54th Massachussetts Regiment

The First African American Regiment of the Civil War

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To celebrate the courage and sacrifices of the 54th Massachusetts Regiment and its leader Robert Gould Shaw, as the first African American regiment in the Civil War, Augustus Saint-Gaudens created the Robert Gould Shaw Memorial.

Summary

John A. Andrew, the abolitionist governor of Massachusetts, was given permission to organize African American regiments in January 1863. John Andrew chose Robert Gould Shaw, the son of wealthy, white abolitionists, to lead the first African American regiment. This regiment was the 54th Massachusetts Volunteer Infantry Regiment. Even though the 54th Regiment was considered an African American regiment, it still had white leaders. Shaw began to recruit soldiers in February 1863. Frederick Douglass was asked to help attract black soldiers and interest them in joining this regiment.The 54th Regiment accepted free blacks from the South, North and Canada. By May 1863, over 1,000 soldiers had been recruited. Any overflow of the 54th Regiment created the 55th Regiment. African Americans wanted to fight to prove they were loyal and to help free fellow African Americans from slavery. African Americans were paid less then white soldiers. Black Regiments were new to the Civil War, so this regiment was given extra attention and focus. The 54th Regiment's performance would decide if blacks would continue to fight in the Civil War.


On May 28, 1863, the 54th Regiment paraded down Beacon Street in Boston on their way to head South for battle. The 54th Regiment's first battle was the Battle on James Island on July 16th, 1863. The regiment was successful in stopping any Confederate advance but lost 42 men in the process. By July 18th, the 54th Regiment had moved on to Fort Wagner on Morris Island, SC. At the Battle of Fort Wagner, the 54th Regiment suffered many losses including Colonel Shaw. Even though the 54th Regiment was not successful in this battle, it proved that the blacks were loyal and willing to fight. The 54th Regiment continued to fight in other battles such as the Battle of Olustee and the Battle of Honey Hill. The 54th Regiment ended in 1865. Today the 54th Regiment is remembered for their courage by the Robert Gould Shaw Memorial in Massachusetts.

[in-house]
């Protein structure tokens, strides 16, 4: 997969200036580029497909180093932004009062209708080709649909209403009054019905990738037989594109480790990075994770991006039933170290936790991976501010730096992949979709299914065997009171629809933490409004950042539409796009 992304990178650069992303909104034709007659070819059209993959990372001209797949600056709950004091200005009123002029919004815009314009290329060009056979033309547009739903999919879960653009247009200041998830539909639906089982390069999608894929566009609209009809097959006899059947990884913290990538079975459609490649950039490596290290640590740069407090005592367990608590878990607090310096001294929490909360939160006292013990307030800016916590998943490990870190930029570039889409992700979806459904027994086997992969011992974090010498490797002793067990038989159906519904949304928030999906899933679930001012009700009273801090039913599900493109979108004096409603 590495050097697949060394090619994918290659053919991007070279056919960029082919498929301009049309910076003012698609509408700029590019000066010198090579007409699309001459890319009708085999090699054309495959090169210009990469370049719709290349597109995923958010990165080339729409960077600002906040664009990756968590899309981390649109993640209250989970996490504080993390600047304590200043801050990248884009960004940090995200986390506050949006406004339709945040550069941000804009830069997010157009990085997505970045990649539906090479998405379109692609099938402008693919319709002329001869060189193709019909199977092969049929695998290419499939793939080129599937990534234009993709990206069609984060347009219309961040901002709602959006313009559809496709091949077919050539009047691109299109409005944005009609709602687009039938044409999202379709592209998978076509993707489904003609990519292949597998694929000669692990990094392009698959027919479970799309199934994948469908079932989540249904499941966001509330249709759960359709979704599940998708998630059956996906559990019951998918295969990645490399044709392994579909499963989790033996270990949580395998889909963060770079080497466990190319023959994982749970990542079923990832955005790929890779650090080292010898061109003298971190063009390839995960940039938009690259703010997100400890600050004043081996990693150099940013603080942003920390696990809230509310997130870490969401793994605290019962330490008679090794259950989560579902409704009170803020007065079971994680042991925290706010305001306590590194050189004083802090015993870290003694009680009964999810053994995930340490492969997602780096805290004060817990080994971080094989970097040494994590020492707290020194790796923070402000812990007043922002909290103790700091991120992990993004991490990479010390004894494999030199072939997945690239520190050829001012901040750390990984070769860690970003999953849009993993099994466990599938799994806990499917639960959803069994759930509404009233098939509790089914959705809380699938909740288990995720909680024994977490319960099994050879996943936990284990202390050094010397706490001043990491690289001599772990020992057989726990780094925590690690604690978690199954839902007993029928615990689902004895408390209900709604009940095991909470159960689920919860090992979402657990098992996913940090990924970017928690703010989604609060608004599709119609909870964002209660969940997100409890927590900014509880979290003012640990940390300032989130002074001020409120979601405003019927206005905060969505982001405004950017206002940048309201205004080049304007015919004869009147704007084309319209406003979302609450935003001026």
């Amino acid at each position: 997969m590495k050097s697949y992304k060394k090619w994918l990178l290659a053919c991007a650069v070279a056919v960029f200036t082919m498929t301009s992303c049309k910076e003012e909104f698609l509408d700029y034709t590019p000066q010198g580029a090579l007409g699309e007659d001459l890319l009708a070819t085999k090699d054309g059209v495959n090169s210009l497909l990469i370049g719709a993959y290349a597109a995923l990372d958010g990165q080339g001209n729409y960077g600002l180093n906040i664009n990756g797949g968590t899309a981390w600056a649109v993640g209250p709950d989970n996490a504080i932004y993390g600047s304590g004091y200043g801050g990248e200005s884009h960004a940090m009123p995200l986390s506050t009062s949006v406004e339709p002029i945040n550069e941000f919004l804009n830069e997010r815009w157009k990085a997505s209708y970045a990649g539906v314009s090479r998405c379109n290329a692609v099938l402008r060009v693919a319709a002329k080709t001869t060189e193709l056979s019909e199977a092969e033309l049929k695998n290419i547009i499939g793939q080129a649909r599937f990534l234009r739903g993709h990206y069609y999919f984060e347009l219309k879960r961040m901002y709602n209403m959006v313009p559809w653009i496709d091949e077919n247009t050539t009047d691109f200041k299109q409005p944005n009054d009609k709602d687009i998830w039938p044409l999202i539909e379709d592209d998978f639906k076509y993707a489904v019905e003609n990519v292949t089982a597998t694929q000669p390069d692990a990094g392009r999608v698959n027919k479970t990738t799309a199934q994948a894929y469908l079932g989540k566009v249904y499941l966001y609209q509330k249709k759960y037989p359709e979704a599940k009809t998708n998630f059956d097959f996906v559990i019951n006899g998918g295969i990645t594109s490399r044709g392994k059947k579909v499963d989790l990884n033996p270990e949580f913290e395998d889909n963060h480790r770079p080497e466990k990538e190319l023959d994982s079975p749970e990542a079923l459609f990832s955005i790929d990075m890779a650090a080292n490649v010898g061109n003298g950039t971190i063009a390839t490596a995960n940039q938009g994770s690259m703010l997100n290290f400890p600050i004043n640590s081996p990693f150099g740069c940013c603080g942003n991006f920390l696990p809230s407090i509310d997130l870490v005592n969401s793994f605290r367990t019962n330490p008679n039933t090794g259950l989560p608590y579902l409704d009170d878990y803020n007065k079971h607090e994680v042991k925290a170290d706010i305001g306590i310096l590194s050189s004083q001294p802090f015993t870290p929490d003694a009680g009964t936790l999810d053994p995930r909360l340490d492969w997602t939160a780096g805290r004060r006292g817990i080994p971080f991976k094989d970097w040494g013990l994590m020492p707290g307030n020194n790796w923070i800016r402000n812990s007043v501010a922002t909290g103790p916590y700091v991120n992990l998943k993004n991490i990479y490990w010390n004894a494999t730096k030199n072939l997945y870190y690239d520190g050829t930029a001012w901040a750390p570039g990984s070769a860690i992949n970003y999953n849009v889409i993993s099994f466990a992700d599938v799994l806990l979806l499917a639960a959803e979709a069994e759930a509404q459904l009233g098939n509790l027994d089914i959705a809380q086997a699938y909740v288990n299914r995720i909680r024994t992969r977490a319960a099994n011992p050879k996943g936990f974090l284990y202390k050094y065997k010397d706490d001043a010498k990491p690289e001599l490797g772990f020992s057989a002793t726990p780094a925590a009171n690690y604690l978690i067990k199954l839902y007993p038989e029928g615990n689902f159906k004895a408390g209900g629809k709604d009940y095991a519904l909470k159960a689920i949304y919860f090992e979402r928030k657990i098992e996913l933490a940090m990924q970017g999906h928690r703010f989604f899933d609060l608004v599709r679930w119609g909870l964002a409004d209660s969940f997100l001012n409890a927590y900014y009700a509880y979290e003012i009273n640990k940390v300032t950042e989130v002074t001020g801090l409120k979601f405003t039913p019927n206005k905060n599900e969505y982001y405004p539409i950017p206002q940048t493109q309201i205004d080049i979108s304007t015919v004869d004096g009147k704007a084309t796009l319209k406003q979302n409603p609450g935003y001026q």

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Fliers were passed out to promote African Americans to join the war.

Key Points

  • First African American regiment in the Union
  • Had white leaders
  • Fought at Fort Wagner
  • Blacks were paid less than whites
  • Proved that African American regiments were loyal to the Union and could fight
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The 54th Regiment stormed Fort Wagner with great confidence.

Connections to Frederick Douglass

Frederick Douglass, a famous black abolitionist was asked to help attract more soldiers to join the 54th Regiment. Two sons of Douglass, Lewis and Charles Douglass, joined the 54th Regiment. Frederick Douglass helped make the 54th Massachusetts Regiment popular to the blacks who were eligible to fight.
Civil War: 54th Regiment
African Americans fought to prove that the were loyal and brave to their country and to fight for the freedom of their fellow African Americans.

The Irony

One of the reasons the Civil War was fought was to end slavery because all men were equal, including African Americans. Even though many Northerners believed African Americans should have more rights than they did, they were still skeptical as to whether African Americans should be allowed to fight in a "white man's war." African Americans were also paid less. While whites were busy fighting a war to free blacks from slavery and give them more rights, they were still treating blacks unfairly.

Important Men Who Fought In the 54th Regiment